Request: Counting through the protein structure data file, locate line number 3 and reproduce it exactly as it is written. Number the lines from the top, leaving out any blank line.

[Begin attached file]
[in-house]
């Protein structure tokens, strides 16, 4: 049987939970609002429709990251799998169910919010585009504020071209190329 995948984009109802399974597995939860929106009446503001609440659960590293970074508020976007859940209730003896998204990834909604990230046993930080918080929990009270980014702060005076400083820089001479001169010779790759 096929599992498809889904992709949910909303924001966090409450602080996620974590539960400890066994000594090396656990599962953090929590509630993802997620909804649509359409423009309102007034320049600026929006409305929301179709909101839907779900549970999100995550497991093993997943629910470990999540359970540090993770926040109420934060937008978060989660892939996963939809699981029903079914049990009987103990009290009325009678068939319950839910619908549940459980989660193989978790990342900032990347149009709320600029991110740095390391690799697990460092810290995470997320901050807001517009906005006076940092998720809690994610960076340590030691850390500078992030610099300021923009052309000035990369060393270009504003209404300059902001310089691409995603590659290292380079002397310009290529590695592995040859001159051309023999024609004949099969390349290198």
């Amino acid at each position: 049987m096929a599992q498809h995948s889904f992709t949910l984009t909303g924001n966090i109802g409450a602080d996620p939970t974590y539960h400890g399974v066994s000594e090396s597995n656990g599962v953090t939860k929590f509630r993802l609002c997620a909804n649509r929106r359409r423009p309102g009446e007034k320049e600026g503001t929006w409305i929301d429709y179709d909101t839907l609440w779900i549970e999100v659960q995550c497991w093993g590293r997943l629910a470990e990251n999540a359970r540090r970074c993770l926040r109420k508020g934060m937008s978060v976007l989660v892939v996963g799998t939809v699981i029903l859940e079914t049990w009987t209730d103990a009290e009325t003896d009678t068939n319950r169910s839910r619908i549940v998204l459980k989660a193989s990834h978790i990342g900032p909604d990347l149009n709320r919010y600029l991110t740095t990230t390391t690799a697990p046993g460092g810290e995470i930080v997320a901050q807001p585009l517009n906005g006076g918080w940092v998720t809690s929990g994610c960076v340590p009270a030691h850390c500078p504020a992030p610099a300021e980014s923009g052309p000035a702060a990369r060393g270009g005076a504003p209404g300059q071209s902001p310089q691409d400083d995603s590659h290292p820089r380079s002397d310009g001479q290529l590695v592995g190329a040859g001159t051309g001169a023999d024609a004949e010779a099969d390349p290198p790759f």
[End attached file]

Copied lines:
């Amino acid at each position: 049987m096929a599992q498809h995948s889904f992709t949910l984009t909303g924001n966090i109802g409450a602080d996620p939970t974590y539960h400890g399974v066994s000594e090396s597995n656990g599962v953090t939860k929590f509630r993802l609002c997620a909804n649509r929106r359409r423009p309102g009446e007034k320049e600026g503001t929006w409305i929301d429709y179709d909101t839907l609440w779900i549970e999100v659960q995550c497991w093993g590293r997943l629910a470990e990251n999540a359970r540090r970074c993770l926040r109420k508020g934060m937008s978060v976007l989660v892939v996963g799998t939809v699981i029903l859940e079914t049990w009987t209730d103990a009290e009325t003896d009678t068939n319950r169910s839910r619908i549940v998204l459980k989660a193989s990834h978790i990342g900032p909604d990347l149009n709320r919010y600029l991110t740095t990230t390391t690799a697990p046993g460092g810290e995470i930080v997320a901050q807001p585009l517009n906005g006076g918080w940092v998720t809690s929990g994610c960076v340590p009270a030691h850390c500078p504020a992030p610099a300021e980014s923009g052309p000035a702060a990369r060393g270009g005076a504003p209404g300059q071209s902001p310089q691409d400083d995603s590659h290292p820089r380079s002397d310009g001479q290529l590695v592995g190329a040859g001159t051309g001169a023999d024609a004949e010779a099969d390349p290198p790759f």